more total spokes is preferred
(use thinner spokes to achieve the same weight).
If more spokes is not an option,
putting more spokes on the flat side
may increase total spoke tension
and thus build a stronger wheel.
- If spoke bed and hub flange strength are not limits,
moving some material from cone side to flat side
can increase the radial displacement before
cone-side spokes go slack
and thus increase the radial load at which
cone-side spokes go slack.
- However, this must be balanced against the worse
bracing angle of material on the flat side,
which reduces the lateral load at which
cone-side spokes go slack.
A next question is: what is the magnitude of asymmetrical lacing
I do not have complete numbers,
but do have some qualitative observations:
- Asymmetrical lacing patterns lead to gross differences.
a 36-spoke wheel is normally laced 18/18;
it can be laced asymmetrically to 12/24.
A 32-spoke wheel can be laced 8/24 or 1:3.
A 28-spoke wheel can (with certain rims)
be laced radial/crow's-foot to 7/21 or 1:3
(provided the cone side is laced radially).
A 24-spoke wheel can be laced 8/16 or 1:2.
And so on.
This shows that asymmetrical left/right patterns lead to
large changes — which may be more than is desired.
- Changes due to spoke diameter are smaller,
but perhaps not as small as they first appear,
because spoke cross-section is squared in radius/diameter.
So, for example, a 1.6mm spoke has 79% of the stiffness of a
Asymmetrically-laced wheels have been used for decades.
What is the anecdotal or "field" evidence?
- Some users report asymmetrical wheels are stiffer,
stronger, and/or more durable.
However, the advantage, if any, seems relatively small for common wheels:
historically, light wheels built asymmetrically are not vastly
stronger or mor durable than symmetrical wheels.
This is probably due to the 'race" between factors above.
- More recently, it has become common to build wheels using a small
number of spokes to reduce air drag.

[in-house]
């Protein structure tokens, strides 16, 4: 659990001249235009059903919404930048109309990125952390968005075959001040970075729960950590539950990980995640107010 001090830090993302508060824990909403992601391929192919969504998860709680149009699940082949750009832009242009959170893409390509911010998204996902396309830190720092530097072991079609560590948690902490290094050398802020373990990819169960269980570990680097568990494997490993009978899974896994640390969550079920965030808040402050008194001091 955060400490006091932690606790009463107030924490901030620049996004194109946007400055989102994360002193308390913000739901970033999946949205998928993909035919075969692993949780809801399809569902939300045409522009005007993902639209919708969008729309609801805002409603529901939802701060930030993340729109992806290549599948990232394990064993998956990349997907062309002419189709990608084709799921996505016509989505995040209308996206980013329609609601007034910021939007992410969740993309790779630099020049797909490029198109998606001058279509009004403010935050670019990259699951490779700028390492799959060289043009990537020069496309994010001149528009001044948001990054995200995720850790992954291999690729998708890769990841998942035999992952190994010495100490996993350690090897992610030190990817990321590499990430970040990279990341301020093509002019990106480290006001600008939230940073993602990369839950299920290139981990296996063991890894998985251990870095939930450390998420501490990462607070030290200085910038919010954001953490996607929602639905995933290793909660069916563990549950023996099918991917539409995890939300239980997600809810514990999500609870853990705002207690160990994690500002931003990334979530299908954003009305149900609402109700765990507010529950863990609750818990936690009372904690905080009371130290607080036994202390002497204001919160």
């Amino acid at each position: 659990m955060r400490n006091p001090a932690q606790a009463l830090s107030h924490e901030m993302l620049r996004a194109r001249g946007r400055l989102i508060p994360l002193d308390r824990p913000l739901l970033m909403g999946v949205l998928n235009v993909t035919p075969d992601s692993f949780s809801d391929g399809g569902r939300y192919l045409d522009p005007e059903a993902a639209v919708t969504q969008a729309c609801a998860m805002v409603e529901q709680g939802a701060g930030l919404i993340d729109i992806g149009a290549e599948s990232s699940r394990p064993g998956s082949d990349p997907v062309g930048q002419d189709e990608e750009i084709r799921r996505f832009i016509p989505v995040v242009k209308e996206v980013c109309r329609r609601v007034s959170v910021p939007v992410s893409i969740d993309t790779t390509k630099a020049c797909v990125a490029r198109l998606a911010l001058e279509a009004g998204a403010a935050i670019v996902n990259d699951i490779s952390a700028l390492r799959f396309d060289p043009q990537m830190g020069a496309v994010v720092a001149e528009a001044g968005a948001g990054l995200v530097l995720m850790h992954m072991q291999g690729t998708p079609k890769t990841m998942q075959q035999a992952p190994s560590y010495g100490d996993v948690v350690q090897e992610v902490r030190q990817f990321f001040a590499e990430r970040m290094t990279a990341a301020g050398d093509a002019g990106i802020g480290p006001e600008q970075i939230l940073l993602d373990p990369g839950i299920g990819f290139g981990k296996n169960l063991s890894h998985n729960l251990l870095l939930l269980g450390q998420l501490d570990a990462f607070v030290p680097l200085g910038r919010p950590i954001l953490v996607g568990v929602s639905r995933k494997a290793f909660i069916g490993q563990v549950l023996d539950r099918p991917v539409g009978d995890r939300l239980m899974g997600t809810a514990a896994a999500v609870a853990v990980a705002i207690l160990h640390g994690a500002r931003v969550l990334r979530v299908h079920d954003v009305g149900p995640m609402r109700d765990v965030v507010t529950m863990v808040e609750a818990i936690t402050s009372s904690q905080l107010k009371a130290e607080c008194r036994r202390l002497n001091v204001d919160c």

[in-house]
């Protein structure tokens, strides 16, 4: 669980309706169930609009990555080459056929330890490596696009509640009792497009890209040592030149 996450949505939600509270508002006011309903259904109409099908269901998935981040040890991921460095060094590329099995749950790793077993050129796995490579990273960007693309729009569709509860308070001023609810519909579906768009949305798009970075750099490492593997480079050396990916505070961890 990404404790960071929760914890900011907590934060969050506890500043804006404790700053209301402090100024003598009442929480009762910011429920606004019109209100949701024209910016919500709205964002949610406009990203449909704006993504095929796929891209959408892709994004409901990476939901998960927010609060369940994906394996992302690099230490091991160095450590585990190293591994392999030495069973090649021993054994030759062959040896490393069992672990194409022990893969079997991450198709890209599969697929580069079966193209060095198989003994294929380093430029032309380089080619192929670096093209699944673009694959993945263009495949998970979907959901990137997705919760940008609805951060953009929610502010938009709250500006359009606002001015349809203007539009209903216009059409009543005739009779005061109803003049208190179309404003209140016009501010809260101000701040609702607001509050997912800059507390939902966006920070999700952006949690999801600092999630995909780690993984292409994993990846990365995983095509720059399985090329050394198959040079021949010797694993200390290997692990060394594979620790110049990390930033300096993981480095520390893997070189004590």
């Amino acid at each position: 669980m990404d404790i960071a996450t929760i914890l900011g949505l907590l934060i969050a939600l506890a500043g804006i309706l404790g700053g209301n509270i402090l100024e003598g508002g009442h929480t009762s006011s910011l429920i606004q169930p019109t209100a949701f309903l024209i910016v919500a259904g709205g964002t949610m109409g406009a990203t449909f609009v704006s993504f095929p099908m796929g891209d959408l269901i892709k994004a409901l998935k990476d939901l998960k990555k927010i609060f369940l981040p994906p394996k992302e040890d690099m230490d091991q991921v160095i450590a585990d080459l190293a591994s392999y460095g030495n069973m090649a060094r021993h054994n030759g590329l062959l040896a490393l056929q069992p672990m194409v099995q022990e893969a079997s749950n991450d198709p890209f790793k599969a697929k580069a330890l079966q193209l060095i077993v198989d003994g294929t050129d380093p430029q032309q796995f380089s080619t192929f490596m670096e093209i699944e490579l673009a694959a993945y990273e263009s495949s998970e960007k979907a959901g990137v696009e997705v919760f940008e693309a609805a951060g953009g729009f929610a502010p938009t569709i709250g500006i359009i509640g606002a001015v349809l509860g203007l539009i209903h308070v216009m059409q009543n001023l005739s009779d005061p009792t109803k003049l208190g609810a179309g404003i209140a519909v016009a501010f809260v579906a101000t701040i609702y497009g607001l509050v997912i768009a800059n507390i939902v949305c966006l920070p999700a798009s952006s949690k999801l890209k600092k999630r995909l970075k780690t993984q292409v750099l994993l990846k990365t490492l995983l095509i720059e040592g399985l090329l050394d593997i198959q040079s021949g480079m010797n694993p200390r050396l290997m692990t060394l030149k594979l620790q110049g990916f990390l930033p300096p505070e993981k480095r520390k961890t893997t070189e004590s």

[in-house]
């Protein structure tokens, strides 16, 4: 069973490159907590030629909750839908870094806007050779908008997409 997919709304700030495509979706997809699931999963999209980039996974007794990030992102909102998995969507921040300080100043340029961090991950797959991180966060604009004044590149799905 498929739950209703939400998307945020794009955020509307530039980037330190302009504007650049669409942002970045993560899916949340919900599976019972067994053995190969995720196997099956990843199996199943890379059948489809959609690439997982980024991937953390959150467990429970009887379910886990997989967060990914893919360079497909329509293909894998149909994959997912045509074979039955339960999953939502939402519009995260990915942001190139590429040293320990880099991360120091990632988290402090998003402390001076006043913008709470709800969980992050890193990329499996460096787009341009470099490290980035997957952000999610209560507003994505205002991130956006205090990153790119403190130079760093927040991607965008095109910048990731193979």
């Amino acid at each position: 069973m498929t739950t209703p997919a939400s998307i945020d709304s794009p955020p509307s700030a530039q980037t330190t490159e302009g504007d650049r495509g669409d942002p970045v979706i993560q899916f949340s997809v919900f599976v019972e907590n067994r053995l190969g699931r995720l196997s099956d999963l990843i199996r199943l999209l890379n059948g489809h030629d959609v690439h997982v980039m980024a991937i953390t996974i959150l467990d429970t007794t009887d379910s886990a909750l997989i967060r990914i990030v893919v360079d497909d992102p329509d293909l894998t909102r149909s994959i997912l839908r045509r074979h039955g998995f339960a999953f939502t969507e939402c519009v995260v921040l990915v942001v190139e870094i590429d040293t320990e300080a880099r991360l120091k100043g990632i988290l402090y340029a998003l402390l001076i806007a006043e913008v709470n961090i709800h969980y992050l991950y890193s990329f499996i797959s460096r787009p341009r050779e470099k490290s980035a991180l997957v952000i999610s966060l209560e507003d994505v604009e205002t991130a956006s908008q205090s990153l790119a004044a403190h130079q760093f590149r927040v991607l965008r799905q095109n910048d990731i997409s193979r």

(A heavier rim is needed for equivalent structure,
due to the larger distance between spokes.
Thus, total wheel weight is not reduced, despite lower spoke weight.)
With fewer spokes, the tension on each spoke must be
higher to get the same total spoke tension, rim compression,
and load-carrying capacity.
For these wheels, spoke bed strength is a limit to spoke tension,
and so asymmetrical lacing is advantageous to spread the flat-side
load among more spokes.
- As a rule of thumb, the strongest high-dish wheel of a given weight will
be weaker than the strongest low-dish wheel of the same weight.
- In specific cases, asymmetrical lacing can be used to
reduce the loss of strength compared to a low-dish wheel
and improve strength over an otherwise similar high-dish wheel.
- Specifically, asymmetrical lacing patterns help wheels
with few spokes, stiff rims, and significant dishing —
by allowing higher total spoke tension
without suffering spoke pull out from the rim or hub.
- For a wheel with more spokes and more flexible rim,
asymmetrical spoke counts or spoke diameters may be of little benefit
or even a net loss
because the lateral support provided by a gram's worth of spoke
material on the cone side is greater than if the gram is moved
to the flat side.
- Even with many spokes and and a flexible rim,
a very highly dished wheel may still benefit from asymmetrical spoking
because cone-side spoke tension is so low that common loads
cause complete loss of cone-side tension
and because the flexible rim precludes higher total rim tension.
Asymmetrical lacing may thus increase the radial load at which
spokes go slack.
- However, even with asymmetrical lacing or spokes,
such a wheel is still weak.
- Therefore, the main benefit of asymmetrical patterns
is for low-spoke-count wheels with significant dish.
- And for the kinds of wheels covered in this class
(many spokes, offset rear spoke bed, medium or better rim stiffness,
asymmetrical spoking is not typically of value.
To summarize the summary:
for a low-spoke-count wheel with a stiff rim,
using more of the spokes on the flat side can win because it allows
higher total spoke tension without suffering spoke pull out from
spoke bed or hub flange.
For high-spoke-count wheels with a relatively flexy rim,
using asymmetrical spoke counts or asymmetrical spoke diameters
may help keep cone-side spokes from going slack,
but that must be balanced against lateral strength reduction
that happens because lateral bracing of a gram's worth of spoke on the
flat side is worse than the same gram of spoke material on the cone side.